The Turing Scheme: Exposing Britain’s Bleak Future

In December 2020, as the last details of the withdrawal agreement were being ironed out by the European Union and the United Kingdom, Boris Johnson announced that the UK would soon leave the Erasmus exchange programme after months of uncertainty, in favour of a brand-new scheme supposedly better-suited to English students. But will the Prime Minister’s plan deliver as he promised?  

After two months, the UK Department for Education came up with their new student exchange programme: Erasmus is dead, long live the Turing Scheme. As soon as it was presented, the scheme was met with disappointment and heavy criticism as journalists and academics couldn’t help but draw comparisons between the new scheme and its predecessor. Unlike Erasmus, the Turing Scheme will not cover university fees, nor will it offer travel cost support to all recipients. The monthly allowance, intended to cover all costs of living, will also considerably smaller than the one given by the EU. In all categories, the Turing Scheme fails to meet expectations. 

The elitism at the heart of the scheme is impossible to deny; in the past, the government has criticised Erasmus for being a middle-class project, so the irony of this new, less generous scheme, intended to be a class-leveller, will doubtless not be lost on students. The simple notion that university fees are not covered means that thousands of people will have to individually assess the cost of each destination, making it more difficult to access than the previous Erasmus scheme. That, added to the big reduction of financial support for all students, condemns the vast majority to kiss their Erasmus dreams goodbye while the most privileged ones will have no trouble enjoying Europe on mummy and daddy’s money. The beauty of Erasmus, the reason I defend it so passionately, is that it allowed students from all backgrounds to take a year out and discover other cultures without having to worry about getting into debt. Removing financial aids will make the year abroad a cute detour for the few, not the many. The gentrification of the year abroad is utterly alarming for British universities and their students. Who knows how a department like PoLIS will manage to make language courses attractive now that the Erasmus incentive is gone…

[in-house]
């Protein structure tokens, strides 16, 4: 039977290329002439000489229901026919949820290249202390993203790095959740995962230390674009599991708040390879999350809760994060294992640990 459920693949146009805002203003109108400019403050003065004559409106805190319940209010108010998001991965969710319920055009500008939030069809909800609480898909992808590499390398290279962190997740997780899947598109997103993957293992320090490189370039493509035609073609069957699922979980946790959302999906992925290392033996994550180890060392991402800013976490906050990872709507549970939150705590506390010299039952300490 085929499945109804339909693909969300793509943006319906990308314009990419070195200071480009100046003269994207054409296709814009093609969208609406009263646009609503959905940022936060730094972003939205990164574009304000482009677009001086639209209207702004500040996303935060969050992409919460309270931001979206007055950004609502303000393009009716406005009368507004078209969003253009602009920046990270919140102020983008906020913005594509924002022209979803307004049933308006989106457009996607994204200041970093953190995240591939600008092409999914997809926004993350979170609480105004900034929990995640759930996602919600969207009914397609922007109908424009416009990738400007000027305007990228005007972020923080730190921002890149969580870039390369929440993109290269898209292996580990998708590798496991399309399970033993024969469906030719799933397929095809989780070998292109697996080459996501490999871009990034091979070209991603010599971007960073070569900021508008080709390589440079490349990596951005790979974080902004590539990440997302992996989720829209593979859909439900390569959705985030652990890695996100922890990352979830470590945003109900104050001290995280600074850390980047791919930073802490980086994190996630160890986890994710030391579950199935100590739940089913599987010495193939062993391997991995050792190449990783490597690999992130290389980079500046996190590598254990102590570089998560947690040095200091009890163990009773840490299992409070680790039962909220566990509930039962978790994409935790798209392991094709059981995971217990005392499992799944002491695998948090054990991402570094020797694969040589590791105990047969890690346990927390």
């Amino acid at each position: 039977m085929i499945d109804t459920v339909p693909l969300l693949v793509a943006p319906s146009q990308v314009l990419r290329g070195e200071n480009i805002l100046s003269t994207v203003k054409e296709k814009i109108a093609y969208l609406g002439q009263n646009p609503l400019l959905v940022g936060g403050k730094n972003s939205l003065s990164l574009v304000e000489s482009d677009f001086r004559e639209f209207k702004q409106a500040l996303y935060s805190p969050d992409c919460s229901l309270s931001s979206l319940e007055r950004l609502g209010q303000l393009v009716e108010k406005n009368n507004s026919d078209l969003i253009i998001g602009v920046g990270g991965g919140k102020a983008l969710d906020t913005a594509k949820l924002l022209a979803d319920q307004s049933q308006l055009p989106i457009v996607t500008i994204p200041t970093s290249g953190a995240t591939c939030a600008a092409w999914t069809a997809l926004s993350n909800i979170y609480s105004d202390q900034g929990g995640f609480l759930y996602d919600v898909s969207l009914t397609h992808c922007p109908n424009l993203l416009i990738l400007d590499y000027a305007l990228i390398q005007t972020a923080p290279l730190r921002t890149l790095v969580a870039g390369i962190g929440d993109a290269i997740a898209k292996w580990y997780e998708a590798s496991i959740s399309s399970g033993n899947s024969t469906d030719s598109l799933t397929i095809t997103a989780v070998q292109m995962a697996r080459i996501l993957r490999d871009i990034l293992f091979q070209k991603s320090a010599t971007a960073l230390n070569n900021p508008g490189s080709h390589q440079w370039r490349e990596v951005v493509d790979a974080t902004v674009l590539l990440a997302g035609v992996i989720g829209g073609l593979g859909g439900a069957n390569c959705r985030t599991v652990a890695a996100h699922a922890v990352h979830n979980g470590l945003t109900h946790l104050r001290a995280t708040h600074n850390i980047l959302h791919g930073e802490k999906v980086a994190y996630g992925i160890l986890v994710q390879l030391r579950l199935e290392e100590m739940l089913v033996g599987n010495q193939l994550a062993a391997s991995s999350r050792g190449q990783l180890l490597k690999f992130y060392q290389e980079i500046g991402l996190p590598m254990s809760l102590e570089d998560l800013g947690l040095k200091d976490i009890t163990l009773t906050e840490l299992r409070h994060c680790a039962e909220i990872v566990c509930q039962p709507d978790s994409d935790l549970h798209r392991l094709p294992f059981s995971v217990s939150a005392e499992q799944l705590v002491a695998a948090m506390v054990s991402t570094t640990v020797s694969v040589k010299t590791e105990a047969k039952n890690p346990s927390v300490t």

As an Erasmus student myself, I find it heart-breaking to see MPs blatantly lie to their constituents, claiming that this new scheme is better than Erasmus, when all signs prove otherwise. Students have already suffered enough during this global pandemic and removing one of the best opportunities they have in higher education is like rubbing salt in an open wound. At a time when we should be building bridges, this decision feels like it will only detach the UK further from the continent.   

The irony of naming a mediocre student exchange programme after the incredible Alan Turing isn’t lost on me either. A man who was persecuted for his sexuality, and pardoned 59 years later, does not deserve to have his legacy tarnished further by an isolationist government. 

The Turing Scheme sadly embodies the post-Brexit years that are now in full swing. Replacing functioning EU schemes with an inferior solution goes to show that Britain’s future isn’t as bright as was promised. But above all else, it’s truly a knife in the back for languages students all across the UK. We deserve better. 

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